The Pollinator: UCC Environmental Justice Blog

The Pollinator is a digital platform of the UCC for the sharing of ideas and inspiration. Its focus is the building of a faith-filled and faith-rooted movement for the care of creation.

Sign up to recieve the Pollinator newsletter to get regular updates from our UCC Minister for Environmental Justice, Rev. Brooks Berndt.

Where Things Stand with the Dakota Access Pipeline

Marlene_Gordon1200.jpg

The construction of the Dakota Access Pipeline (DAPL) and the ensuing protests from Indian Tribes and their allies garnered the international spotlight last year.  The Standing Rock Sioux Tribe, whose homelands about the Missouri River, emerged as the leading voice as thousands of indigenous people from across the United States, Canada, and the world joined them in protest of pipeline that became known as “the black snake.” DAPL is a $3.8 billion 1,168 mile-long pipeline that will carry up to 500,000 barrels of fine crude oil per day from the Bakken Oil Fields in North Dakota to a river port in Illinois.  The pipeline crosses the Missouri River, the primary source of drinking water for the Standing Rock Sioux Tribe and the region.  The pipeline had already been rerouted away from Bismarck, North Dakota, a mostly non-Indian population. (Read more.)


Empowering Youth in Environmental Justice

ejc1.jpg

A new and engaged community was formed at the 4th Annual Environmental Justice For All! Retreat, which took place at United Church of Christ’s Silver Lake Conference Center in Connecticut this past weekend. A signature program of the UCC Northeast Environmental Justice Center, this Retreat marked a new chapter for the program. (Read more.)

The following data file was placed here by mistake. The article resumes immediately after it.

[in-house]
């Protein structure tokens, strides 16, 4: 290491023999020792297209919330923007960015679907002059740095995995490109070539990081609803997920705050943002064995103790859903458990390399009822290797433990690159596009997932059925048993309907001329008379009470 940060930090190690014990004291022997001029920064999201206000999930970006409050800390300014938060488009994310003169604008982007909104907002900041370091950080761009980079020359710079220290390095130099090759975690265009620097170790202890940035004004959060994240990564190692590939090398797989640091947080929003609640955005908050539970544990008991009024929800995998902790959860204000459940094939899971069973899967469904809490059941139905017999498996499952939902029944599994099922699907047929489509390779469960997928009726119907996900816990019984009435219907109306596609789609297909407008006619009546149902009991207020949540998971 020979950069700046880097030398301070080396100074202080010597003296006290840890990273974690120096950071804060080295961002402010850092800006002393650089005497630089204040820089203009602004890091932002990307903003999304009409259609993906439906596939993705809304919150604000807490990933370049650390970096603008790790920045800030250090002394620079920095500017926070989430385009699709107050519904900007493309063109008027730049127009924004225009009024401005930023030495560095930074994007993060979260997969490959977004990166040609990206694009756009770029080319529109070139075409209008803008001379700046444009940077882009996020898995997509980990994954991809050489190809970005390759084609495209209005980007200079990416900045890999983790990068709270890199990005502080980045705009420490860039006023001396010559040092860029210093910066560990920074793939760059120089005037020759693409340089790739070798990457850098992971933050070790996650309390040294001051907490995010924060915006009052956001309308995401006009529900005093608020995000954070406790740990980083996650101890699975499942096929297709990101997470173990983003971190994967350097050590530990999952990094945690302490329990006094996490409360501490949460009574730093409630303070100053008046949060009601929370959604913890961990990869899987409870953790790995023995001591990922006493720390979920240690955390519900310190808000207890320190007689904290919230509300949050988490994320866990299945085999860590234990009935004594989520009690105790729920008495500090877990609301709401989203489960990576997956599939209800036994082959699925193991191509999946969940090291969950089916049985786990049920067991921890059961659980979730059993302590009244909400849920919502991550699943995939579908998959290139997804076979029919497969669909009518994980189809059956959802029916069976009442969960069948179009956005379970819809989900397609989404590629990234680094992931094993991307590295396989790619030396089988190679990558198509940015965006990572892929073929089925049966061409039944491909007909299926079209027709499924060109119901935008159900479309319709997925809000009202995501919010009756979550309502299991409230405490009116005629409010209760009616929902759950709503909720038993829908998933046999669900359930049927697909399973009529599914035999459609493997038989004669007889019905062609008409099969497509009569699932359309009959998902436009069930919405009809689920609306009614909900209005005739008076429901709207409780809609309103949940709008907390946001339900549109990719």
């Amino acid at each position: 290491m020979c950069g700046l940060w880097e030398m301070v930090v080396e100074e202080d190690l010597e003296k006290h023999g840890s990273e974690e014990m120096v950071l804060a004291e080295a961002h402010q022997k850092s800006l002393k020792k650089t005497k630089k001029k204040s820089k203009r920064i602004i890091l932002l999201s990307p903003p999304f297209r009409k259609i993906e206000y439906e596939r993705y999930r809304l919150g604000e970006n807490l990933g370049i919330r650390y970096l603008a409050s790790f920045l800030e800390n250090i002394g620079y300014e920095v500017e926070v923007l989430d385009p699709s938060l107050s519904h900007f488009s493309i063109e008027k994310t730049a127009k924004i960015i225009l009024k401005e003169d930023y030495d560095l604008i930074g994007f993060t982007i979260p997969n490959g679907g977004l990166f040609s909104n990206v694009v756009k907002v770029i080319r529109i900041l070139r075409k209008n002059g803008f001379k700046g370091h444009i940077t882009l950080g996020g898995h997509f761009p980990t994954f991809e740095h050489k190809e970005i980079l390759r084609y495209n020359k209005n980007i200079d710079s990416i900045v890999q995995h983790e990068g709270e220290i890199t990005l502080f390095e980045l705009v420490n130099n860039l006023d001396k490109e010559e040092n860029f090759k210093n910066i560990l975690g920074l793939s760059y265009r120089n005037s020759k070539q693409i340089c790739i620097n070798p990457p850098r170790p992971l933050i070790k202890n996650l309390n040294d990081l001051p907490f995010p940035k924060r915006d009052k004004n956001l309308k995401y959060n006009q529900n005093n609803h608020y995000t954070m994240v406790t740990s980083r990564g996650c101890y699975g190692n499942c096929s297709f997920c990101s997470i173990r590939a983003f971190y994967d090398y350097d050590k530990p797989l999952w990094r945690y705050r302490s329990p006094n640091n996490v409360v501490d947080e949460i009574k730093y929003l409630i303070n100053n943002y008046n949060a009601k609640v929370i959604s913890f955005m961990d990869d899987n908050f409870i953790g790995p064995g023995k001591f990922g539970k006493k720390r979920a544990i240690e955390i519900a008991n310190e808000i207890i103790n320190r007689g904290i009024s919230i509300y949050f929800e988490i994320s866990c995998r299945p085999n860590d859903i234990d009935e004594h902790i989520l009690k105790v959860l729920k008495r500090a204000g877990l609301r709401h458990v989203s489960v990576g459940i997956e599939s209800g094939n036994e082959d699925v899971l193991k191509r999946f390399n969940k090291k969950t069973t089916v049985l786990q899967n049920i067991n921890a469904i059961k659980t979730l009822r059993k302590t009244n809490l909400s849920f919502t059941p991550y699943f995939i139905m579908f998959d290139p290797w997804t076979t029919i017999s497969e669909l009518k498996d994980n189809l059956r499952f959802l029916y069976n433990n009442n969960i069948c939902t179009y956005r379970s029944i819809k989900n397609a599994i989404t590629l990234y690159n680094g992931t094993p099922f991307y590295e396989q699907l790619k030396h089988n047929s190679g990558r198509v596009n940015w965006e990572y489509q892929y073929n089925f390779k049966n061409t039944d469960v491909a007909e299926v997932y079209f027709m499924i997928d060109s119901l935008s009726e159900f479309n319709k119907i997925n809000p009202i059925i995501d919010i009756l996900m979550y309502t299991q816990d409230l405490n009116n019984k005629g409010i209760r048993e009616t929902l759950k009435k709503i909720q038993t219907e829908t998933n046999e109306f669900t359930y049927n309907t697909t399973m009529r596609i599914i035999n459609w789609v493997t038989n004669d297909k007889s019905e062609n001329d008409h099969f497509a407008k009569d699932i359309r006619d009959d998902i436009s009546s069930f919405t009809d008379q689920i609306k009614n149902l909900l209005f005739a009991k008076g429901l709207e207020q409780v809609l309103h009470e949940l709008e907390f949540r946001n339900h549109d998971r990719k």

Four Bookmarks: Capturing Foundational Truths for Churches Today

SAWTELL.jpegWhen I am visiting churches, I often pass out four bookmarks that contain what I believe are foundational truths for the church in our time.  Today, I want to reflect further on what those bookmarks have to say. (Read more.)


We’re Our Own Worst Asteroid

Rev. Zack Jackson When I was a kid, I was obsessed with dinosaurs. (I simply cannot understand anyone who wasn’t/isn’t!) Fantasy and mythology are fine, but dinosaurs were real—you can actually touch and see their bones. I’m far more excited about my son’s dinosaur toys than he is, but he is only 2 years old. My very favorite topic of study and discussion when I was young was the mystery of how and why these creatures vanished. How could monsters that powerful simply disappear? Was it the result of a dinosaur war? Overpopulation? Aliens? Were they late for the Ark, and Noah got impatient? (Read more.)


Touchpoints: How a Village Church Reaches Out to the World

cropped-ducc-front-door1.jpg